Stained Glass Paints and Silver Stains

The glass paints and silver stains you need

Glass paints e.g. Reusche Tracing Black (DE401) don’t work in the same way as silver stain:

  1. Glass paints use a different firing schedule
  2. Glass paints fuse to the surface of the glass, silver stains “sink in” and change the very structure of the glass

You need a separate set of brushes for paint and stain.

This is because – even with the recipe and techniques that we propose for silver stain – stain is very sensitive to contamination.

Glass paint

Glass paint mainly comes in dark colours e.g. black, brown and red.

You use it to trace and shade.

Mixed with a medium like water or oil, it can be applied so thickly as to completely block transmitted light or so thinly as to be barely noticeable. In this respect (unlike silver stain and enamels), glass paint does not change the native colour of the glass.

At Williams & Byrne, we mainly use glass paints made by Reusche. (“Mainly” but not always because, when we’re doing restoration and conservation, we must use whoever’s glass paint comes the closest.)

Why do we use Reusche’s glass paint? – The reason is, it allows itself to be mixed into a lump like this:

Glass paint from Reusche

Reusche’s glass paint (unlike other brands) mixes to a perfect lump that retains its shape

Why do we always make a lump of paint? – The reason is, we can just cut off a slice or two as we need it, then work that paint to the consistency and strength we need. This is an efficient way of working.

What’s the problem with other brands? – When you try to mix a lump with other brands, many of them don’t hold their water or oil: they just run and spill all over the palette. This means they’re uncontrollable for the kind of painting we want to do.

To paint with a lump, it follows you need more than a teaspoonful to start with.

This confuses some people because many books advise you to mix up just a teaspoonful of paint.

And many stockists sell tiny quantities of paint.

What can we say? Well, we’re confident most books would advise otherwise if their authors simply tried the approach we recommend, namely, painting with a lump of paint (not a teaspoonful).

Secondly, most stockists don’t paint for a living, so their experience doesn’t count.

Fortunately, one stockist does paint for a living. PELI Glass. Which is why they can supply you with sensible quantities of Reusche glass paint.

The classic paint collection from PELI Glass

The “Classic Glass Paints” collection – excellent paints, sensible quantities

As well as 150 g. of Reusche’s tracing black, you also get 50 g. each of bistre brown, violet of iron and red for flesh. Plus a bottle of liquid gum Arabic (which is much, much easier to use than the powdered form that other stockists push).

PELI Glass can send you what you want, pretty much wherever you are in the world.

In fairness, if you’re in or near the US, also check out Reusche. Reusche themselves sell bulk quantities (225 g. / 8 ounces minimum line order) and they have US suppliers who sell smaller quantities.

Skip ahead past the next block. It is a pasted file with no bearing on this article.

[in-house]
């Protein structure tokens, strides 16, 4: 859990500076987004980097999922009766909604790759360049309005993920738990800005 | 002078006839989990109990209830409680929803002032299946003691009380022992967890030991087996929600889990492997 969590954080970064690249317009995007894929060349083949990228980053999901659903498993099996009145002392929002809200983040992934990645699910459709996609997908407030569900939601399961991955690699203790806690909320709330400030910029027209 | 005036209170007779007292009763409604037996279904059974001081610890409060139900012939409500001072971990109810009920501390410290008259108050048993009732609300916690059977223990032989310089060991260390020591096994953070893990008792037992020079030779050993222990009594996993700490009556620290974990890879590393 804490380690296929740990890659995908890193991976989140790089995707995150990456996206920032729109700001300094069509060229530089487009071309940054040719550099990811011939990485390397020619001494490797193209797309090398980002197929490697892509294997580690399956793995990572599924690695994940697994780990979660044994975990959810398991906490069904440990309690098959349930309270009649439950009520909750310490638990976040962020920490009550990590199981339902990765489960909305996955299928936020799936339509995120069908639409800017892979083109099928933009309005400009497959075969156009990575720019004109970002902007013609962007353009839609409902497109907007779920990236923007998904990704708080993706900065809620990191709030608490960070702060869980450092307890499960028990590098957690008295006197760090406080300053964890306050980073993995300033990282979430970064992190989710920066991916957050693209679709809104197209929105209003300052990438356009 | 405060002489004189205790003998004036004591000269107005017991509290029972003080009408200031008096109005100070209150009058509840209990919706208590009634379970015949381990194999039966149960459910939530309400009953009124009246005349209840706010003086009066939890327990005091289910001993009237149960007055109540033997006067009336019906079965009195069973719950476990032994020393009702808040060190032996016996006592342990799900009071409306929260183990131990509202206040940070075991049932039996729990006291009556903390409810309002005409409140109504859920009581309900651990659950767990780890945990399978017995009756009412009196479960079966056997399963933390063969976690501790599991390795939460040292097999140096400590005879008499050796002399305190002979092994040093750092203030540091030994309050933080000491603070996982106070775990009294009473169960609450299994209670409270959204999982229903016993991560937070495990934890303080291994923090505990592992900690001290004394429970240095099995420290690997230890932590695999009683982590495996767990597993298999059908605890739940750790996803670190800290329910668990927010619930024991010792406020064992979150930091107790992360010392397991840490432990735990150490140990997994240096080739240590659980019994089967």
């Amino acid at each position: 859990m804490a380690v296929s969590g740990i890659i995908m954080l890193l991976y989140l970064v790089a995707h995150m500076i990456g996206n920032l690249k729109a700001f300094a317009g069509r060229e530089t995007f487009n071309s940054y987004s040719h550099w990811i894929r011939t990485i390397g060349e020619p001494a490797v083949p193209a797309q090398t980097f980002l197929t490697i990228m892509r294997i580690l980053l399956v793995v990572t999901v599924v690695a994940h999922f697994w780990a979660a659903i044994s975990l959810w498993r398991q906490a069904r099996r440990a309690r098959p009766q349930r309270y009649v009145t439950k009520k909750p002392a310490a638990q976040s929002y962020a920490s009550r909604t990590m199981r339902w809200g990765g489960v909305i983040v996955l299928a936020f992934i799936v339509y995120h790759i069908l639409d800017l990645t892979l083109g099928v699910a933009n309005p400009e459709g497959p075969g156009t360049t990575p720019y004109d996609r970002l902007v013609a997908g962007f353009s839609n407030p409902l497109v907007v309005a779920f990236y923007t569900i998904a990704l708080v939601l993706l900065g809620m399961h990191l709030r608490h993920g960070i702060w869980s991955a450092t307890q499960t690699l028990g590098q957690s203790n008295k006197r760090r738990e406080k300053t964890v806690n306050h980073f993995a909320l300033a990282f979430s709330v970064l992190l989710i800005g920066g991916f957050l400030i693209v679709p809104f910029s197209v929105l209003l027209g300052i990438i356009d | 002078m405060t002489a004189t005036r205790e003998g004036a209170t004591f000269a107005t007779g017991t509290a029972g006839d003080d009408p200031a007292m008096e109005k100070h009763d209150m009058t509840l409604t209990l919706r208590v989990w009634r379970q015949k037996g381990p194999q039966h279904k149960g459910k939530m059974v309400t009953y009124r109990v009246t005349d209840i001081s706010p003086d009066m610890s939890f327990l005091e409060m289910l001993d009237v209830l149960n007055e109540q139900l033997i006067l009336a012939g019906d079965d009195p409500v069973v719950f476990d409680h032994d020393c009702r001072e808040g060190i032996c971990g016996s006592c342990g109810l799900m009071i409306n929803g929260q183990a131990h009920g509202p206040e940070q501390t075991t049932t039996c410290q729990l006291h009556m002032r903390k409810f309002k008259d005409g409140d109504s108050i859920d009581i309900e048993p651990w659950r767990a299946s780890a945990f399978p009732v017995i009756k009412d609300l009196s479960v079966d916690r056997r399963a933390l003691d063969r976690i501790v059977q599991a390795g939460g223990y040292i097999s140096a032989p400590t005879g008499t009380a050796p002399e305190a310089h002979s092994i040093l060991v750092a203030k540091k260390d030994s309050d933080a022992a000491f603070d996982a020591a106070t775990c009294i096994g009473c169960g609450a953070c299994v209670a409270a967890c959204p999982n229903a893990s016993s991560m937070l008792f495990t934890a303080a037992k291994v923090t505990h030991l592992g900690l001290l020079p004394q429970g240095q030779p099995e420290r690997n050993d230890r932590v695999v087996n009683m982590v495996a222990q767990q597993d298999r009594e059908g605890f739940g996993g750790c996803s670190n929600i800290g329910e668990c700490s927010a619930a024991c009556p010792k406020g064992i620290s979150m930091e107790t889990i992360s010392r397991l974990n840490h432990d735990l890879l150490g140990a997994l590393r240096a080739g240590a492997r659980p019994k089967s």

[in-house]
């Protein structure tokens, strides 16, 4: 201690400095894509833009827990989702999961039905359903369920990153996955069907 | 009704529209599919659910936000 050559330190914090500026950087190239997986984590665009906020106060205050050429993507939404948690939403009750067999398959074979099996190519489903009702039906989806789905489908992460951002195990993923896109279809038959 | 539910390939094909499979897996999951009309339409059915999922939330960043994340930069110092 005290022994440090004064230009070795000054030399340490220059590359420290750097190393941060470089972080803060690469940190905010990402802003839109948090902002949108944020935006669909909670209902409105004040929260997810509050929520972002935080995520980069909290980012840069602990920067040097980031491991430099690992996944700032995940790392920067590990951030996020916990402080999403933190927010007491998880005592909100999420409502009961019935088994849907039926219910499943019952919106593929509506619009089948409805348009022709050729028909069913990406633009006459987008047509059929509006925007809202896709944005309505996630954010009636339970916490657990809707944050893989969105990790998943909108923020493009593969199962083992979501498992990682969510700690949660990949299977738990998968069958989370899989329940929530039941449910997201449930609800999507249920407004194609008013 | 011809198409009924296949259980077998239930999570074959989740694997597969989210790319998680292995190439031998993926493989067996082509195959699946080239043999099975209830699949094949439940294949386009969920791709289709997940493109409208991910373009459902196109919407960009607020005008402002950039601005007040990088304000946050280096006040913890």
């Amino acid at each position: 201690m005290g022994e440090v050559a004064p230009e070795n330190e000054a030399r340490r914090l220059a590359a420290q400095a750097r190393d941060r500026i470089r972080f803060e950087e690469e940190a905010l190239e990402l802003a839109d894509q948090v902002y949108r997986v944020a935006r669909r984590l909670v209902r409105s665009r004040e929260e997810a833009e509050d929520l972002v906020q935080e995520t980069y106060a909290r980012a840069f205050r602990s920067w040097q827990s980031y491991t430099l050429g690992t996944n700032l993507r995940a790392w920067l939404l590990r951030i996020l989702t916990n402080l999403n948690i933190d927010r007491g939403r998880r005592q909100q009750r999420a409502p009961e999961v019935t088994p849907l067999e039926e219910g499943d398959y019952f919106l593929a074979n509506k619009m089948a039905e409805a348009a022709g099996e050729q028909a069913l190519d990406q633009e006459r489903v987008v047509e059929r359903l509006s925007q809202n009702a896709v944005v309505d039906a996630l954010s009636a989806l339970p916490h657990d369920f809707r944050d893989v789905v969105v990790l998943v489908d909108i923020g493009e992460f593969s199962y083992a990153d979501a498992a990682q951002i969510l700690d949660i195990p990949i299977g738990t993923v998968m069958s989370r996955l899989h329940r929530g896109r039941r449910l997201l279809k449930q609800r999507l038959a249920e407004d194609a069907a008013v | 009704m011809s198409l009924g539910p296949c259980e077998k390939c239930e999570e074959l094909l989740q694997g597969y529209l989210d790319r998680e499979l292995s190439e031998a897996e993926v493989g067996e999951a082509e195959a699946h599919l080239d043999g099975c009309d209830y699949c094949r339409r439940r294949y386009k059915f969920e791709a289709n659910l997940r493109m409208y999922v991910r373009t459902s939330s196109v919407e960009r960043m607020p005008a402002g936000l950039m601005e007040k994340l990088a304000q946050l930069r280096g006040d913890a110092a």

Here’s the PELI Glass catalogue; and here’s Reusche’s (for suppliers, see page 14).

Using glass paint and water

Water-based glass painting

Stained glass painting, the classical foundations

For recipes, techniques and projects using glass paint and water, see Part 1 of Glass Painting Techniques & Secrets from an English Stained Glass Studio:

“How you can shade, trace, flood and highlight in a single firing and why you absolutely need a LUMP of glass paint (not a teaspoonful) to do this”

Know more, click here:

Click here to learn more about Part 1

Using glass paint and oil

Advanced glass painting with oil

For recipes, techniques and projects using glass paint and oil, see Part 2 of Glass Painting Techniques & Secrets from an English Stained Glass Studio:

“How you can use oil to shade effortlessly and leisurely and still do ALL your stained glass painting (front and back) in just one firing”

Know more, click here:

Click here to learn more about Part 2

Silver stain

Just as you’ve had a top tip for using glass paints – paint with a lump (not a teaspoonful) – so we’ll give you a valuable piece of information about silver stain.

Namely, don’t waste your time mixing it with water or vinegar. (For a useful post, see here.)

Use oil instead.

And a gentle reminder: use separate brushes for silver stain. This is because, even with oil, silver stain is sensitive. And because you fire stain after you’ve finished all your tracing and shading, you definitely don’t want your stain firing to ruin all your hard work …

Again, we use Reusche’s silver stains. Again, you might want to check Reusche’s prices. But, since stain is expensive, you might not want to buy 225 g. / 8 ounces directly from them …

Silver stains from PELI Glass come in convenient 50 g. / 1.75 ounce containers:

Silver stains from PELI Glass

Silver stains from PELI Glass come in practical sizes

Here’s the PELI Glass catalogue; and here’s Reusche’s (for suppliers, see page 14).

Wherever you get your stain, just remember to keep your brushes separate. Also to use oil, not water or vinegar.

Using silver stain and oil

Glass painting techniques and secrets - Part 3

Recipes and full instructions and video demonstrations for silver staining with oil in Part 3 of Glass Painting Techniques & Secrets from an English Stained Glass Studio:

“Silver stain – How you can trace, blend, shade and flood from a reliable batch that keeps for months”

Find out more right here:
Click here to learn more about Part 2